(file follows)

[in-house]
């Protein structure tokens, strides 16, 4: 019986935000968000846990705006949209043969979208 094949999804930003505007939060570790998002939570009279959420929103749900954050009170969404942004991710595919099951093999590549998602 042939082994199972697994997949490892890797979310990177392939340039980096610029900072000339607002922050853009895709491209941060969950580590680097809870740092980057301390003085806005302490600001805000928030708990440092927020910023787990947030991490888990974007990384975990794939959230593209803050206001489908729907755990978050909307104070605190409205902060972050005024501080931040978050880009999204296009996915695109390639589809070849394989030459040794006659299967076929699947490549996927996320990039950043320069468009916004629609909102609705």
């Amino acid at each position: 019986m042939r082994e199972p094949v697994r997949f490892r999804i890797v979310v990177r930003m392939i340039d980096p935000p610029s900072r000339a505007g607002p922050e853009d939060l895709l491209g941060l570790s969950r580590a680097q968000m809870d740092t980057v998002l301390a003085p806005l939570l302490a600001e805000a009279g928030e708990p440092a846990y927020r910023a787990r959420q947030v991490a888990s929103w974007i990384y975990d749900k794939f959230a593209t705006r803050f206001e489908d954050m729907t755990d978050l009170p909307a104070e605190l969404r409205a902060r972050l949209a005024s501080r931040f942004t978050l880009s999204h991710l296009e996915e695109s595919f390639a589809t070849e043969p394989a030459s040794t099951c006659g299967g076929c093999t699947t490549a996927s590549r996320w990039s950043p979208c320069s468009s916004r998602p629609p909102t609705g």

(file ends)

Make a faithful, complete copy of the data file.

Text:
[in-house]
């Protein structure tokens, strides 16, 4: 019986935000968000846990705006949209043969979208 094949999804930003505007939060570790998002939570009279959420929103749900954050009170969404942004991710595919099951093999590549998602 042939082994199972697994997949490892890797979310990177392939340039980096610029900072000339607002922050853009895709491209941060969950580590680097809870740092980057301390003085806005302490600001805000928030708990440092927020910023787990947030991490888990974007990384975990794939959230593209803050206001489908729907755990978050909307104070605190409205902060972050005024501080931040978050880009999204296009996915695109390639589809070849394989030459040794006659299967076929699947490549996927996320990039950043320069468009916004629609909102609705």
């Amino acid at each position: 019986m042939r082994e199972p094949v697994r997949f490892r999804i890797v979310v990177r930003m392939i340039d980096p935000p610029s900072r000339a505007g607002p922050e853009d939060l895709l491209g941060l570790s969950r580590a680097q968000m809870d740092t980057v998002l301390a003085p806005l939570l302490a600001e805000a009279g928030e708990p440092a846990y927020r910023a787990r959420q947030v991490a888990s929103w974007i990384y975990d749900k794939f959230a593209t705006r803050f206001e489908d954050m729907t755990d978050l009170p909307a104070e605190l969404r409205a902060r972050l949209a005024s501080r931040f942004t978050l880009s999204h991710l296009e996915e695109s595919f390639a589809t070849e043969p394989a030459s040794t099951c006659g299967g076929c093999t699947t490549a996927s590549r996320w990039s950043p979208c320069s468009s916004r998602p629609p909102t609705g």